Crane and Wave

Whether the crane wife
was human or celestial,
I do not know,
arriving as she did
in a storm
at a lonesome weaver’s doorstep
to cook his rice and boil his tea.

When his strength failed,
or when his sales slowed
(the details depend
on the storyteller),
she set about
putting air in his sails,
shut the door to his workshop;
there, transformed into her true shape,
she plucked feathers from her wings.
She was the shuttle now
all angles and movement
as she stepped into his loom.
Of course, he didn’t know
what it cost her.
When he realized,
it was too late.
With her remaining strength,
she flew off.

A true story, I believe.
I see the more familiar version
in my backyard each year
when the mother dove feathers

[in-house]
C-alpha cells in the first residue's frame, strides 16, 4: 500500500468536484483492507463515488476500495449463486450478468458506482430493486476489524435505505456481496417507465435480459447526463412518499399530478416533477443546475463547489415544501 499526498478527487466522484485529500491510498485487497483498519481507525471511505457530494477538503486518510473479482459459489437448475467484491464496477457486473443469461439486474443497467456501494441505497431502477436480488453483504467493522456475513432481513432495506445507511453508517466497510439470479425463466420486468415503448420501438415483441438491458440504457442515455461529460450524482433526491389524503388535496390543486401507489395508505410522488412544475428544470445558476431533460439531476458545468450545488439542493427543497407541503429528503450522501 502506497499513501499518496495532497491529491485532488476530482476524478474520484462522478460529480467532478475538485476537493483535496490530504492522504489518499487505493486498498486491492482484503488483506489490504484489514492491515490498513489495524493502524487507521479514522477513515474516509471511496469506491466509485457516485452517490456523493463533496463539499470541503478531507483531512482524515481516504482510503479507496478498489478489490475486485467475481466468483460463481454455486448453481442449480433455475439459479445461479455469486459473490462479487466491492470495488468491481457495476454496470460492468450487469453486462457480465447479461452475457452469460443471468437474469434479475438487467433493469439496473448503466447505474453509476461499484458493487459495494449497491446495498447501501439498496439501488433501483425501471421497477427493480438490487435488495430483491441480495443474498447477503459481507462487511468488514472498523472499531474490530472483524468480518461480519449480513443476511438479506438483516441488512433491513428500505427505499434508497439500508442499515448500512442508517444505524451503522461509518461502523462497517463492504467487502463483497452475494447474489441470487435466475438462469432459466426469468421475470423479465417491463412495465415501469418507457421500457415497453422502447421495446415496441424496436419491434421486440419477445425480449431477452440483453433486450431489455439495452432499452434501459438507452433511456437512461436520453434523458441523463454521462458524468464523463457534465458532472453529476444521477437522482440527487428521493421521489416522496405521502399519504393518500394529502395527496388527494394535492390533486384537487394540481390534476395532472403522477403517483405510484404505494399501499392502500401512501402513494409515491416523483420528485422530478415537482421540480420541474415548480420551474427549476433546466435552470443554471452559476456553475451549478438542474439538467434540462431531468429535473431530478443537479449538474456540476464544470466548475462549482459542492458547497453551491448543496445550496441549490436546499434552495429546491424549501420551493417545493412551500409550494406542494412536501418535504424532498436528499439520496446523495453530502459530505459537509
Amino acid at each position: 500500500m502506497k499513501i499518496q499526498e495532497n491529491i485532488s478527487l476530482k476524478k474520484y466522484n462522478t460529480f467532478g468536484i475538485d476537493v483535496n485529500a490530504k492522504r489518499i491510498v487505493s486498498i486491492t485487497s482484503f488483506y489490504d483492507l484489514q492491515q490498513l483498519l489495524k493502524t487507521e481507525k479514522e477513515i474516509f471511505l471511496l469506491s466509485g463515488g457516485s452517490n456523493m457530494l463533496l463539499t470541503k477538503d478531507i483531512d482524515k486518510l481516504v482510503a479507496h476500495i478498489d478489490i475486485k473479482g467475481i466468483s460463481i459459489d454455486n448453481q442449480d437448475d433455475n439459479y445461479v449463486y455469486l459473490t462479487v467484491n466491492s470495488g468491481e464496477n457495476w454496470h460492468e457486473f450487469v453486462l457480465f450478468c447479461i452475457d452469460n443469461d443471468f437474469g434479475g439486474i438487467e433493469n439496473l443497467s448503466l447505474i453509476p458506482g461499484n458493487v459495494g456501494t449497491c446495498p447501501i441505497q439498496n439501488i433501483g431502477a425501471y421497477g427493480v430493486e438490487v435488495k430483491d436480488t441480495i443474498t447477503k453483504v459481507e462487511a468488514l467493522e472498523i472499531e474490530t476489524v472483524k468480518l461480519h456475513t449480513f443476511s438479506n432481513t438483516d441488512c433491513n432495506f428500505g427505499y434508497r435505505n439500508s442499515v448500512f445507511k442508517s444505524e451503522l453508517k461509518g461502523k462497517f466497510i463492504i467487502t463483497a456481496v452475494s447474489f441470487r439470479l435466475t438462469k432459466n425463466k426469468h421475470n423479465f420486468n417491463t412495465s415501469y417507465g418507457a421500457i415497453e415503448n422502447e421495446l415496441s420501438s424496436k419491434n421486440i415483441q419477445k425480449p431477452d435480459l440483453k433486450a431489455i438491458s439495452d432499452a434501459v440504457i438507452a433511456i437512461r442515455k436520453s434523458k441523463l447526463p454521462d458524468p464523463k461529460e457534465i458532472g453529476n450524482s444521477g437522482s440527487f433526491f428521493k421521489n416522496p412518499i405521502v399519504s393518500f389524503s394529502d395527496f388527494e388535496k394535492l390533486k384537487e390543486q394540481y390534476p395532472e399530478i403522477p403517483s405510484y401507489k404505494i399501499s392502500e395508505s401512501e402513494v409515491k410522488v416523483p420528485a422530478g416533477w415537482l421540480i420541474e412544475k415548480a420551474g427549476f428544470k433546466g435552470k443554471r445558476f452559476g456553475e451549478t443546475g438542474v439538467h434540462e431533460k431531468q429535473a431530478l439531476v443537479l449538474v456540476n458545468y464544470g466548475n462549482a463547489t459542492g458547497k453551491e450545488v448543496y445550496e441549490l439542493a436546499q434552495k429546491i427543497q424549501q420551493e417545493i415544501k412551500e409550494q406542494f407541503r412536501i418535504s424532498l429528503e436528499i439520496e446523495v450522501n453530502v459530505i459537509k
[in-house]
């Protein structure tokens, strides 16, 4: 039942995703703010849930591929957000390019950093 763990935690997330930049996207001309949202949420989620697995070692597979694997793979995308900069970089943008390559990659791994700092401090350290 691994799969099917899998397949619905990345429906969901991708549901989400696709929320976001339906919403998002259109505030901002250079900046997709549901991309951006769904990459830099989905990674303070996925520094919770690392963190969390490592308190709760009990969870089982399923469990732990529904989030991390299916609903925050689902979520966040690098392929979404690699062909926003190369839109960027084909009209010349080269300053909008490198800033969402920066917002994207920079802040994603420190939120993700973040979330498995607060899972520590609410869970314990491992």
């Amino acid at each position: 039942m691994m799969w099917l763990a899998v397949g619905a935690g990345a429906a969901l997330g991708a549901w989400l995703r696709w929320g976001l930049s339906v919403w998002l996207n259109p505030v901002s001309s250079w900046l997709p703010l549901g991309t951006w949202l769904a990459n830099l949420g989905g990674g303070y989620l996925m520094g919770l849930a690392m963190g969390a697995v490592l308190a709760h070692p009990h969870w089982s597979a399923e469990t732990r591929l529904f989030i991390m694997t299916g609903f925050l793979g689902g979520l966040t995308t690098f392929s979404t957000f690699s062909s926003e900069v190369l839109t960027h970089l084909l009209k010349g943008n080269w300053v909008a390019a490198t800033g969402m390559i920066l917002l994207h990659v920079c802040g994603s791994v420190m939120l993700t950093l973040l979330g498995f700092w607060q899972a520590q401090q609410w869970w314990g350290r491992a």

a nest with down, baring her chest,
feather by feather.

With tragic certainty
we weave ourselves
into the lives of others:
Our gift, a bit of ourselves.
Yes, everything has a cost.
We do what we can
with what we have.
In storms, we let go of deadweight
as we can, bailing water,
inching the Titanic to shore.

But what is life,
if not a hollowing,
a giving up.
As in a Japanese
woodcut of cranes,
it is the deep grooves
in the woodblock
that give life
to cranes in flight
suspended effortlessly
above the wave.

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